The Perihelion Effect

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perihelion January 4, 2020

The Distortion of Perceptual Space Time Under Stress

The closeness of the orbit of the earth to the sun, it’s velocity and the intensity of the solar fields all coincide with the Winter Holidays in December.  This change in bio-psychic energy seems to alter the perception of time.  Many stories, books, movies and anecdotes support the validity of this feeling,  Perhaps this is due to the distortion of space-time, or perhaps it is a biological response to the acceleration/deceleration of the slingshot orbit of earth at this time.  The essay below lends some credence to the subject distortion of time theory

Hancock, Peter & Szalma, James & L Weaver, J. (2018).

Increased understanding of the mechanisms by which stress impacts performance is essential to the design and operation of complex information systems on the modern battlefield. This paper will briefly examine the theoretical explanations for attentional narrowing, and frame this effect within a wider investigation of stress effects on human performance. Narrowing is considered here to be a central phenomenon that applies to temporal as well as to spatial perception.

ABSTRACT

Increased understanding of the mechanisms by which stress impacts performance is essential to the design and operation of complex information systems on the modern battlefield. This paper will briefly examine the theoretical explanations for attentional narrowing, and frame this effect within a wider investigation of stress effects on human performance. Narrowing is considered here to be a central phenomenon that applies to temporal as well as to spatial perception.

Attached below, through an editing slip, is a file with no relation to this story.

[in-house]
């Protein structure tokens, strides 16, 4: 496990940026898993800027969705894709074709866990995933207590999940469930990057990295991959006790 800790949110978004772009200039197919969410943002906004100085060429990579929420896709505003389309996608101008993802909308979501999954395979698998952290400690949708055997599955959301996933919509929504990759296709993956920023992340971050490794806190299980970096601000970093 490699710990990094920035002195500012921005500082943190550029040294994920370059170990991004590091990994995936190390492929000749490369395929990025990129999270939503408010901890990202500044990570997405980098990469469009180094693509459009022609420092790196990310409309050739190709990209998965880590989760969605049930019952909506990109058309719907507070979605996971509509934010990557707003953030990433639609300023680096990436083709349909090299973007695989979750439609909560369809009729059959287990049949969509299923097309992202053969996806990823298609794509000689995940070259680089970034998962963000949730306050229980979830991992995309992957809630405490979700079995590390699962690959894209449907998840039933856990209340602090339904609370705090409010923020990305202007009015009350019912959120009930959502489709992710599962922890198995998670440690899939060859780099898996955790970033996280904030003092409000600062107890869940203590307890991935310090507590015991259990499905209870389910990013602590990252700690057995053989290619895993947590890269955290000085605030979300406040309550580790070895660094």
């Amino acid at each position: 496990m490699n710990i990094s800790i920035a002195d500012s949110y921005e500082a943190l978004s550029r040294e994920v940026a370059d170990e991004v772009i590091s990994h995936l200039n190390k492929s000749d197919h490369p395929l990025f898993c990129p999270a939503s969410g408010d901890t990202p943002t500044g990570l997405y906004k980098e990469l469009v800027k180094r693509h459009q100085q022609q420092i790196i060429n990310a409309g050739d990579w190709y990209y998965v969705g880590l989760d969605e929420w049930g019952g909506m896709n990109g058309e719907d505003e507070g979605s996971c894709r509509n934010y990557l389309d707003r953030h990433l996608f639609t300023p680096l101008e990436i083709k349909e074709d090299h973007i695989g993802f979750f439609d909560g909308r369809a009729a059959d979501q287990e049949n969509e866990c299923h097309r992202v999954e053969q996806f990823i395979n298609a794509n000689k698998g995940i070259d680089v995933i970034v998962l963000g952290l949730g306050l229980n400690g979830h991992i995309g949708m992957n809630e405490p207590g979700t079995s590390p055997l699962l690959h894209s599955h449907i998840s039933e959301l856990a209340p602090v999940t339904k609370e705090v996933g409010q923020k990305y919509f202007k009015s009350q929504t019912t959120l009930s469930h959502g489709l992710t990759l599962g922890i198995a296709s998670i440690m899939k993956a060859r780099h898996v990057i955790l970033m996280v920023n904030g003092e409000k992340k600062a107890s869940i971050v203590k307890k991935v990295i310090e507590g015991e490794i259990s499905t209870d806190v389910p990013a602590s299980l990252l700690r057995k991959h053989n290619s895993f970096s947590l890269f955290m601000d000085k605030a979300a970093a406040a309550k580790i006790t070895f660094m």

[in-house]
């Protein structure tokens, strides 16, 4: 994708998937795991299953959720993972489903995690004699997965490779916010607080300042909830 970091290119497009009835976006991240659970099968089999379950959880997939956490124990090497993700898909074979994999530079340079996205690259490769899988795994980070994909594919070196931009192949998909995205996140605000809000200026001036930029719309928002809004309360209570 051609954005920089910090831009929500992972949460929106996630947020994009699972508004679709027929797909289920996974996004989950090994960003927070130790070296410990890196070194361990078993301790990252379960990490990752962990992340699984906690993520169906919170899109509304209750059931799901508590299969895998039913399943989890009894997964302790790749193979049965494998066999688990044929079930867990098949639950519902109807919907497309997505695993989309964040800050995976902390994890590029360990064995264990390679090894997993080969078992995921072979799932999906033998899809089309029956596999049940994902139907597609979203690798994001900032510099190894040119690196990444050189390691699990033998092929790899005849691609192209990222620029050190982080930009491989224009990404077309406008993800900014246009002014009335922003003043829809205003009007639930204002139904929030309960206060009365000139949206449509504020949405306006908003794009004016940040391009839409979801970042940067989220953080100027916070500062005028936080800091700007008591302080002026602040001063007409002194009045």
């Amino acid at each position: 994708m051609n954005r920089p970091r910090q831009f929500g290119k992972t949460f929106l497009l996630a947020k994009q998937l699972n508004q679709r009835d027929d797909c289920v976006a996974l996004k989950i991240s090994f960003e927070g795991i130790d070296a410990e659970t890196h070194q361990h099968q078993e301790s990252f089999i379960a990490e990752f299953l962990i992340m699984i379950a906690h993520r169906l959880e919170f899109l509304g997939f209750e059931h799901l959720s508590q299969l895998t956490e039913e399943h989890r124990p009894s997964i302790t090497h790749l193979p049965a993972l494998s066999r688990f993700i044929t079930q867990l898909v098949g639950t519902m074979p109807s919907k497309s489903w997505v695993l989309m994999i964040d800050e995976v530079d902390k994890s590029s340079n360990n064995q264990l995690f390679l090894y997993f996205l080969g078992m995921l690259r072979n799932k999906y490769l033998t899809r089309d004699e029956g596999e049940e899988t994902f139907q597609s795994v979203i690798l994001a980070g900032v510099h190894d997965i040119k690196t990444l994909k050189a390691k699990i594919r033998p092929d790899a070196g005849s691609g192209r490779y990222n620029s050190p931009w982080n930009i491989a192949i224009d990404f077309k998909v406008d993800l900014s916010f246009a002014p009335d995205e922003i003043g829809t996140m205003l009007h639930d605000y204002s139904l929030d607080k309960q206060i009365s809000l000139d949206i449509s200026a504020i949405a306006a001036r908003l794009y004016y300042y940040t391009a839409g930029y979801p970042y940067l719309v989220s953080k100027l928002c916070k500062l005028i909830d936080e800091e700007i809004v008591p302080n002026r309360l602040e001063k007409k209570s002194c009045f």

1. INTRODUCTION

The modern electronic battlefield requires soldiers to process complex information from multiple sources. The substantial information load technological advances place upon individuals in combat environments can induce considerable stress and impair performance. It is therefore critical to develop methods to minimize these negative effects. Such an effort requires development of a sound theoretical model of stress and performance. This paper aims to further the development of such a model by examining the perceptual distortions that occur under stress.

2. DISTORTIONS OF PERCEPTUAL SPACE

One way in which stress impacts performance is through perceptual distortions resulting from a ‘narrowing’ of the range of cues individuals extract from the surrounding environment. The impetus for research in this area was provided by Easterbrook (1959), who asserted that emotional arousal restricts the utilization of the range of cues from the sensory environment. Easterbrook’s proposal is spatial in conception implying that, under conditions of chronic or acute stress, peripheral stimuli are sacrificed at the expense of more centrally located cues. As attention narrows (i.e. as the number of cues attended to is reduced), performance capacity is preserved by the retention of focus on salient cues. Eventually, performance fails as stress increases and even salient cues become excluded. Given that extremes of under-load are as stressful as extremes of overload, it is evident that this proposition supports an inverted-U (Yerkes & Dodson, 1908), or an extended-U (Hancock & Warm, 1989) shaped function describing the relationship between stress level and performance efficiency. However, early investigations aimed at testing